We often hear about the "Christian Right," or "Conservative Christians." Yet, if you think about it, Jesus was the original liberal.  He cared about motives more than the deeds themselves (Matthew 23:5 & Mark 12:41-43) and more about compassion than adhering to rules (Luke 6:1-11 & Luke 13:10-17). This blog will reflect liberal Christian values of compassion, tolerance, mercy, charity, a thirst for knowledge & understanding, and, above all, love.

Tuesday, August 14, 2018

Ambassadors Of Christ

Those who know me know I'm a comic book nut.  I always have been.  When you grow up unable to walk, reading about characters who can do anything provides a kind of balance.  In any event, I grew up between the pages of Superman, Batman, and alike.

Someone told me that X-Men was a great title to collect.  I picked up that year's annual, which is typically a good jumping in point for a comic book.  This issue featured a story about an X-Man drowning his sorrows in a bar, and a story about a mobbed up version of the Hulk shaking down gamblers.  I was not impressed, and didn't pick up another X-Men book for twenty years.  As a result, I missed out on some of the best comic book stories ever written.

I have a friend who is missing out on a relationship with God for much the same reason.  She's known, seemingly devout, Christians who have called her a bad parent and evil for being a single parent.  Now she sees Christians, as a whole, as judgmental hypocrites.  I keep telling her that many of us aren't like that, but that initial negative encounter has her convinced that good Christians are the exception rather than the rule.

It occurs to me that Christians are more than merely followers of Jesus Christ.  We're ambassadors people.  Like it or lump it, we set the example.  Non-Christians who have their noses pressed against the proverbial glass will see us first.  If they don't like what they see, they won't stick around long enough to examine the Bible or church doctrine.  They'll take their spiritual needs to the agnostics down the street.

It's not fair, but our actions and attitudes do effect others.  I don't know if we'll be held accountable for turning people off who may have otherwise come to know God, but I know I don't want to risk it.  I don't want to have to meet God on Judgement Day and answer for my neighbor not having a personal relationship with God.

Wednesday, August 8, 2018

Repenting Is Hard, Not Repenting Is Harder

"The only way to get rid of temptation is to yield to it.” ~ Oscar Wilde, The Picture of Dorian Gray

With tongue in cheek, I've cited this quotation multiple times in my life. It usually comes up just as I'm about to do something which I know I shouldn't do. I say the line, give a chuckle, and commit the sin in question. Besides I'm a Christian, God will forgive me.

Er, it's a bad attitude, but an easy trap to fall into. It is. Left to my own devices, I can use what I know to justify almost anything. I figure if I'm not hurting anyone I can look at that picture or hang in that chat room. No harm no foul, right?

The problem is that deep down I know I'm doing something contrary to the will of God. When I commit the same sin over and over again, asking for forgiveness each time, repentance becomes a lie. It becomes harder to pray. When that happens, the sin becomes a wedge between me and God.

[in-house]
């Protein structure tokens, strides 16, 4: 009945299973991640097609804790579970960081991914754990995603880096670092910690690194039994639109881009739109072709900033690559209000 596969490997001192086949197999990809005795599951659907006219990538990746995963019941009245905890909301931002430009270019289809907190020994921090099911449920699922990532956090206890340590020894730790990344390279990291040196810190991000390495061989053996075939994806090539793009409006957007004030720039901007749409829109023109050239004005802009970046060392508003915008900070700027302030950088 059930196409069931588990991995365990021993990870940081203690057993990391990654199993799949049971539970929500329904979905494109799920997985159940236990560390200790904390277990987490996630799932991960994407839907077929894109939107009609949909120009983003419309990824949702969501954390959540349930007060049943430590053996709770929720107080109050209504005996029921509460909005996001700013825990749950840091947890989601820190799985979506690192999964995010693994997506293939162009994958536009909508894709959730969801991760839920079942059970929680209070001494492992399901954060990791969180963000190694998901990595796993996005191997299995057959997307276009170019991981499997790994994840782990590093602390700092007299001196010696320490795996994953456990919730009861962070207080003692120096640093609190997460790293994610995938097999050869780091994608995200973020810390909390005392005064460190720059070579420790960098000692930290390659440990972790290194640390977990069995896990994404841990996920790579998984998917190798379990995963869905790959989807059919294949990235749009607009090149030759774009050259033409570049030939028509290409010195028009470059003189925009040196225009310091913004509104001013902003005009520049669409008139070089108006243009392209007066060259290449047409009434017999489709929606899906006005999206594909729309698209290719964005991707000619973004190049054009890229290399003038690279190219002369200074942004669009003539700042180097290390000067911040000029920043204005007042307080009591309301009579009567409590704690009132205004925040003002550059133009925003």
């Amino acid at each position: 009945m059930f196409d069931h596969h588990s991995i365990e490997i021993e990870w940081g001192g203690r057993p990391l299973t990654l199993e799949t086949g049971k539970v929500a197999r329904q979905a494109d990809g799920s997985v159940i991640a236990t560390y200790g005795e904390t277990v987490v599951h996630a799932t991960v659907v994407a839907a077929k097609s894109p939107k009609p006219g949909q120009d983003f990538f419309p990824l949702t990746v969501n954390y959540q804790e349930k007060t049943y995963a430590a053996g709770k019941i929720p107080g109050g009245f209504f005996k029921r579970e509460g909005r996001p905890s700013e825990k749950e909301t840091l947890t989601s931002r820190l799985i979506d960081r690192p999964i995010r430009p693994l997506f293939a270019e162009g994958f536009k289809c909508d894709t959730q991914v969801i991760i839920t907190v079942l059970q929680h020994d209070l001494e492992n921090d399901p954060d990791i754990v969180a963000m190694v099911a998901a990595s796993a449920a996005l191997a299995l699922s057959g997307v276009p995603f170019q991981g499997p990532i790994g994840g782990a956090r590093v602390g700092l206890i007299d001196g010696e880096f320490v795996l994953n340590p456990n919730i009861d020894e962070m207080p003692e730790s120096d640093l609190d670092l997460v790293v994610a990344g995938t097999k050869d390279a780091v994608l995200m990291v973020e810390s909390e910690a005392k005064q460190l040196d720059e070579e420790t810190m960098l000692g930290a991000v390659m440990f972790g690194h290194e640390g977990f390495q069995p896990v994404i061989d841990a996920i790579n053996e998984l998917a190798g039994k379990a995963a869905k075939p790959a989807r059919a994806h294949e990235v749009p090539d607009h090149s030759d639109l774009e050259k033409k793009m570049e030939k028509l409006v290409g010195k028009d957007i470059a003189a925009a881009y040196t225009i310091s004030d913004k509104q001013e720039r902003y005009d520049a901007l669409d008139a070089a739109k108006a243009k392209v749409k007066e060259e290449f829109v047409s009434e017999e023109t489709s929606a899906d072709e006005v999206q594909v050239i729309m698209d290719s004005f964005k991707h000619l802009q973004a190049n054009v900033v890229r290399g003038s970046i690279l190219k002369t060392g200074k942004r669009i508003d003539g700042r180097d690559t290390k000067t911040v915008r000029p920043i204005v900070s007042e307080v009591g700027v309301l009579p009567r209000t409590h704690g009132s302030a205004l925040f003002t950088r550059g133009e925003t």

I'm not sure where exactly I thought I was going with this blog. I do know that I will probably always struggle with temptation. Perhaps the trick is to focus on other things and replace sinful habits with constructive pursuits. Easier said than done, I know, but I think it's worth the effort. There is no worse feeling than being ashamed to pray.

Thursday, July 19, 2018

Fear Not

Isaiah 41: 10 (ESV) ~ "fear not, for I am with you; be not dismayed, for I am your God; I will strengthen you, I will help you, I will uphold you with my righteous right hand."

I found the verse in my email inbox this morning.  It couldn't have come at a better time too.  My Bible study group recently came to discuss the ideas that Christians should "fear God."  This never made sense to me.

I wrote in my study answers, "I've always had trouble with the whole 'God fearing' aspect of Christianity. If you're in a healthy loving relationship with someone, you don't fear them. We're supposed to be in a personal loving relationship with God, so we shouldn't be afraid of Him. It just seems contradictory to me.  In Romans 8, Paul compares us to children and heirs of God. Children obey their parents out of love and respect. Perhaps 'respect' is a more accurate term than 'fear.'"

By my way of thinking, when we act out of fear we're acting to avoid a punishment.  When one acts to avoid a negative outcome, one is said to be acting with prudence.  A prudent act is typically thought to be amoral, which means neither moral nor immoral.  In other words, acting out of fear of God negates the morality of the act.

I have a hard time believing that God wants us to be neutral players in life.  The God I envision and worship wants us to be motivated by love and morality.  He wants us to WANT to do good for the sake of doing good, rather than to avoid going to Hell.
WOW, that ended in a place I hadn't predicted.  I don't typically get that preachy.  Sometimes, I get in a groove and the words take over.  I stand by the piece though.   Personally, I prefer God as he's depicted in Isaiah, a God who is with us and who will strengthen, help, and uphold us with his righteous right hand.

I'm curious about what you think.  Is it important to fear God?